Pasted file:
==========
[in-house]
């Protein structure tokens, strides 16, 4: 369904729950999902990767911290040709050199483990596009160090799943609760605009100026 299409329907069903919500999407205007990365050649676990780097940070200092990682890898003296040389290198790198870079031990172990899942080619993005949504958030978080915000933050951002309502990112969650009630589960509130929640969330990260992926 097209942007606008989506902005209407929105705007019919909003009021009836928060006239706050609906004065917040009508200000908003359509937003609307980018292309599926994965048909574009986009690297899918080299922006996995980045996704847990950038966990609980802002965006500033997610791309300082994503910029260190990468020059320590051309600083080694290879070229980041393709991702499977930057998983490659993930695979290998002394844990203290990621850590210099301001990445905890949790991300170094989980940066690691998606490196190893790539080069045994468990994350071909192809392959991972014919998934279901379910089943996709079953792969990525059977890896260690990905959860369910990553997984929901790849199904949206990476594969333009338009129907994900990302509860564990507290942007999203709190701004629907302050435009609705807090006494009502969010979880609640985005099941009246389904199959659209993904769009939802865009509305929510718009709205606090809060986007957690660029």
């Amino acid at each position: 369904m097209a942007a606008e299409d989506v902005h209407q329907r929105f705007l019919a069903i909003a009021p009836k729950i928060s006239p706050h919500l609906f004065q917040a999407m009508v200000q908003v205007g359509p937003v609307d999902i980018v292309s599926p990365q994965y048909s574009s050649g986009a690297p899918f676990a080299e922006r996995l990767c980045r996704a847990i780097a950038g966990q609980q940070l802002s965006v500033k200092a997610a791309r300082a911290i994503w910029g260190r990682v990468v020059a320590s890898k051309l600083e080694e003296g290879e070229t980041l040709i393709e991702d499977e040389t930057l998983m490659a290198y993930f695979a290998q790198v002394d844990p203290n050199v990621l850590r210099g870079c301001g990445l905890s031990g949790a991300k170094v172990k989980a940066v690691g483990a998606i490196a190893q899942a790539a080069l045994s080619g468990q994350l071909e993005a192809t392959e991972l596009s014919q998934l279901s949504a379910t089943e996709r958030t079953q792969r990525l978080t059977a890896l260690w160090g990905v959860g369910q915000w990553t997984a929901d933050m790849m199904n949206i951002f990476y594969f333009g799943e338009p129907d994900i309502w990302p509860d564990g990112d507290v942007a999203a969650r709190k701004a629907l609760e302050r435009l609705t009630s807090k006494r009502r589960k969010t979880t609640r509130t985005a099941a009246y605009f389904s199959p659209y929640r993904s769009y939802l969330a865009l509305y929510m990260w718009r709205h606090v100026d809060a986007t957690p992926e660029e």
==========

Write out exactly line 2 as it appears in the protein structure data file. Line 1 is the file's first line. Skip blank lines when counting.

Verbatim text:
């Protein structure tokens, strides 16, 4: 369904729950999902990767911290040709050199483990596009160090799943609760605009100026 299409329907069903919500999407205007990365050649676990780097940070200092990682890898003296040389290198790198870079031990172990899942080619993005949504958030978080915000933050951002309502990112969650009630589960509130929640969330990260992926 097209942007606008989506902005209407929105705007019919909003009021009836928060006239706050609906004065917040009508200000908003359509937003609307980018292309599926994965048909574009986009690297899918080299922006996995980045996704847990950038966990609980802002965006500033997610791309300082994503910029260190990468020059320590051309600083080694290879070229980041393709991702499977930057998983490659993930695979290998002394844990203290990621850590210099301001990445905890949790991300170094989980940066690691998606490196190893790539080069045994468990994350071909192809392959991972014919998934279901379910089943996709079953792969990525059977890896260690990905959860369910990553997984929901790849199904949206990476594969333009338009129907994900990302509860564990507290942007999203709190701004629907302050435009609705807090006494009502969010979880609640985005099941009246389904199959659209993904769009939802865009509305929510718009709205606090809060986007957690660029």